• Settling time.
  • Output noise.
  • Fast transient response.
  • Fast programming.
  • Remote sensing – compensation for voltage drop in wiring.
  • Built-in, accurate, voltage and DC current measurement or waveform digitization.
  • Triggering options.
  • Over-voltage and current protection.

DUT specific connections (loads, serial interfaces). Many DUTs require components to be connected to their outputs in order to adequately stress the unit. These can take the form of resistive or reactive output loads such as resistors, light bulbs or motors, or complicated, simulated loads such as the dynamically varying current from a solenoid.

In the first stage of an FCT system lifecycle, test engineers will need to develop competencies to answer these questions:

  1. Rack-and-stack or card cage architecture?
  2. Embedded PC or external PC for controller subsystem?
  3. Which switch topology to use.
  4. Should mass interconnects be deployed? If yes, what type?
  5. Which power supplies and loads to be designed in.
  6. Which stimulus and measurement instruments best fit the application?
  7. How do I minimize hardware costs and development time?
  8. How do I maximize throughput?

At the second stage of the FCT system lifecycle, test engineering teams will need to:

  • Perform system integration.
  • Develop the test plan and software application for the test system.
  • Develop and fabricate the fixtures for the DUT.
  • Develop documentation (e.g., site preparation and installation, wiring guide and hardware reference, etc.).
  • At the final stage of the FCT system lifecycle, test engineers will then need to perform the following, depending on the region of deployment:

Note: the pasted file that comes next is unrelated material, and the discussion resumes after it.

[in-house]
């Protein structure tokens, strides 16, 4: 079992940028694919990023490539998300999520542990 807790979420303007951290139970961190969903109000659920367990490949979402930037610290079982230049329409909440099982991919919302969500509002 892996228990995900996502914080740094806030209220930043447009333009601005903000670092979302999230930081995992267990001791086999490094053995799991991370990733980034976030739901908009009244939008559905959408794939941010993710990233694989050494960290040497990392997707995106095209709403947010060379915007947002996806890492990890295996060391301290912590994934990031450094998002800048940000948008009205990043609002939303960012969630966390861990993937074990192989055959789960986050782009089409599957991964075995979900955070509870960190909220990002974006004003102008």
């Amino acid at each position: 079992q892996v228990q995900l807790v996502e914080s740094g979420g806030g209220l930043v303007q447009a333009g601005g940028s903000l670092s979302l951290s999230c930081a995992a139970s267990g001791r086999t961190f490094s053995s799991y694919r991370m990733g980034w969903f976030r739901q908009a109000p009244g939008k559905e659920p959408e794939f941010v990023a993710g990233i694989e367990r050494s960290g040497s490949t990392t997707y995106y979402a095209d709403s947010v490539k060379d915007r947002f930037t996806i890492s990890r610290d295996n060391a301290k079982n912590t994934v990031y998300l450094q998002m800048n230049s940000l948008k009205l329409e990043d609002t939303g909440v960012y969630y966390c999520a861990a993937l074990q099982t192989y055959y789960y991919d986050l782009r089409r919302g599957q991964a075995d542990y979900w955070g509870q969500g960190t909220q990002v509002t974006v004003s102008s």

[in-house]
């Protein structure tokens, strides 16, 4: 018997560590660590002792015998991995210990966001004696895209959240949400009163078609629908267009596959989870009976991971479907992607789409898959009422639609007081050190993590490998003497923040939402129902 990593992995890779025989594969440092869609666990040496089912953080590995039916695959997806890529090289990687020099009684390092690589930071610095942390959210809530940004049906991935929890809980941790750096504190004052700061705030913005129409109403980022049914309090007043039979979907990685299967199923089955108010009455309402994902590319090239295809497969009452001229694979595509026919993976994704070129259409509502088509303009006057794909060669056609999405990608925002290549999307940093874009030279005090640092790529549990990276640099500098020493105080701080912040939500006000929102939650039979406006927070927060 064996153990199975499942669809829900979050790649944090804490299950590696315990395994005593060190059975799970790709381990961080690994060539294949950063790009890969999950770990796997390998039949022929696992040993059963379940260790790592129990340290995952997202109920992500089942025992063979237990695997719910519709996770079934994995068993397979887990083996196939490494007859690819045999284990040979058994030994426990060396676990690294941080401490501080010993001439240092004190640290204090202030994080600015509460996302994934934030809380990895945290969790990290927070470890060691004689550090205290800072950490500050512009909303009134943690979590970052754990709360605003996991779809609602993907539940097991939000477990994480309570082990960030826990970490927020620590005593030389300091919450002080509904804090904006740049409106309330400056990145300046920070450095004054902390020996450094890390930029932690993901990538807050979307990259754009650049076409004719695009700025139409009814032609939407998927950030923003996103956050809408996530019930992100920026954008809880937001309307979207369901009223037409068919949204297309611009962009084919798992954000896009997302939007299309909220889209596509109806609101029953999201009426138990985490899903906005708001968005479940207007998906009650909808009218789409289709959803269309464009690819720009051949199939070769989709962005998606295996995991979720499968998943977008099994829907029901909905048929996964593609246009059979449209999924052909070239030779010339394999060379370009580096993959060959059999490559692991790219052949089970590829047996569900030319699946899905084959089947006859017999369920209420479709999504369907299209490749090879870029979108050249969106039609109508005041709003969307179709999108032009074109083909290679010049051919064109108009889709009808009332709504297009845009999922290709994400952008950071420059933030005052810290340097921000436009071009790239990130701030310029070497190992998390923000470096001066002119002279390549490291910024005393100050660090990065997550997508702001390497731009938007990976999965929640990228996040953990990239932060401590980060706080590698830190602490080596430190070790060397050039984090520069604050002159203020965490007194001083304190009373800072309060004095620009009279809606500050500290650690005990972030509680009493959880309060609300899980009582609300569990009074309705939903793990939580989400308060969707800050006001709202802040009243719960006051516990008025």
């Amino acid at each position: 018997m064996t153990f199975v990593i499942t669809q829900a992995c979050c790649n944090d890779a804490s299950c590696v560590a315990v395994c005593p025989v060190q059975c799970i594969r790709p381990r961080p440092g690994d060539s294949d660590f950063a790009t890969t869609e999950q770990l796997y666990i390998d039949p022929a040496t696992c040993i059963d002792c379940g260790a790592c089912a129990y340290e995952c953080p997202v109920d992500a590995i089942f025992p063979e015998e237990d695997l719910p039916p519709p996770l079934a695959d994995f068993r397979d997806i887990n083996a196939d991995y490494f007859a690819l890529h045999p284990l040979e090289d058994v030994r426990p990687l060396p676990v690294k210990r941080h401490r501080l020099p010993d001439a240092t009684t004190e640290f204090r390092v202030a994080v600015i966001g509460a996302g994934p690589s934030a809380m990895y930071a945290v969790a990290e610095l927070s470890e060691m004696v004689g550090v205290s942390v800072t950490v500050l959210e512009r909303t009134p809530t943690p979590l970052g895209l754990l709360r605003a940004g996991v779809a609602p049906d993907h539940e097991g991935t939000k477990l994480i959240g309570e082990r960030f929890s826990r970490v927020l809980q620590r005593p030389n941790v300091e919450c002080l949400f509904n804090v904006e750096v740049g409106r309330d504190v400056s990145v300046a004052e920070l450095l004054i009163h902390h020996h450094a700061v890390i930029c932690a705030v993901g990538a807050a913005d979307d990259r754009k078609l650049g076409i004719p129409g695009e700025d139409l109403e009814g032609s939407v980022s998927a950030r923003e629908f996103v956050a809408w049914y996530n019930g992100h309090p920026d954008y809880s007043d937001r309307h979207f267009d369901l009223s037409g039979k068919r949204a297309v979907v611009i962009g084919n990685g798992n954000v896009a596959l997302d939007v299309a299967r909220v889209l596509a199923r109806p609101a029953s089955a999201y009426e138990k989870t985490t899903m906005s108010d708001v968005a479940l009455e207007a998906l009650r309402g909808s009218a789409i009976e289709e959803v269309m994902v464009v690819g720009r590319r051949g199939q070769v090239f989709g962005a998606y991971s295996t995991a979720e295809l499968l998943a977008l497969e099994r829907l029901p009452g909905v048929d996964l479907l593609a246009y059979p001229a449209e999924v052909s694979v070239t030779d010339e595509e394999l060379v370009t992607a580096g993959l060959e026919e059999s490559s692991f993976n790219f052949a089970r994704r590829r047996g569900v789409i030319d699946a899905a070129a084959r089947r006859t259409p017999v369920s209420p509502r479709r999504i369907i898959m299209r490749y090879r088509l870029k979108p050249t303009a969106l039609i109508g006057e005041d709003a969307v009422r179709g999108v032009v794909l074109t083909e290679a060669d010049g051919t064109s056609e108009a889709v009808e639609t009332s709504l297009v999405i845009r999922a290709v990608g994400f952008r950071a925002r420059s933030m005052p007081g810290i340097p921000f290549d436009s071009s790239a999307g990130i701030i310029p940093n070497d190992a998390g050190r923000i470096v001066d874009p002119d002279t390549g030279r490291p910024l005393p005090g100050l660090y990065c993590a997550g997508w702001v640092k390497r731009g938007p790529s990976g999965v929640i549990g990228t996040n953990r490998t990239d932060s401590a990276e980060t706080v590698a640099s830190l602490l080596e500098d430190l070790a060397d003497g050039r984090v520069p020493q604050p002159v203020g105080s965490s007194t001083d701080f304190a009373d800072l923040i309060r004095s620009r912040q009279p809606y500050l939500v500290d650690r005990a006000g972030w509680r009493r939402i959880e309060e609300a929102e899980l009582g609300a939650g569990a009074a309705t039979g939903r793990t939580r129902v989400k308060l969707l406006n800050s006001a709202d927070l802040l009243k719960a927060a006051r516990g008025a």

• Safety qualifications (e.g., EMC, safety).
  • Deploy the FCT systems and provide training and support if the system is deployed in a different geographical location or region.
  • Provide training documentation to enable end-users and other sites to support the FCT systems.

Substantial expertise and resources are required to set up a robust FCT station. An alternative to grappling with the various competency requirements would be for firms to outsource the entire FCT system lifecycle (development, deployment and support). Test engineering vendors have the economies of scale, as well as technical expertise and experience to provide “instant” competent test engineering capabilities.

The following criteria can be used when selecting the test engineering vendor:

  1. Does the vendor have the technical expertise and experience to design, deploy and maintain FCT systems for customers in their respective industries?
  2. Is the vendor able to provide a consistent FCT system integration and deployment lead time that meets their timeline?
  3. Is the vendor able to build and deploy FCT systems globally with consistent build quality with test results that are repeatable and reproducible?
  4. Is the vendor able to provide and support FCT systems with long system lifetime? This is an important consideration, especially for certain industries like automotive, aerospace and defense.
  5. Does the vendor have a local support facility for repair and recalibration of the FCT system for all geographical locations that they will need to deploy and operate the FCT system in to enable short turnaround time (TAT) for repair and calibration?
  6. Does the vendor own the development, enhancement and support of the instruments themselves to meet changing test challenges and trends in the electronics manufacturing industry?

Adrian Ababa is product marketing engineer at Agilent (agilent.com); This e-mail address is being protected from spambots. You need JavaScript enabled to view it .

Last Updated on Monday, 01 October 2012 13:06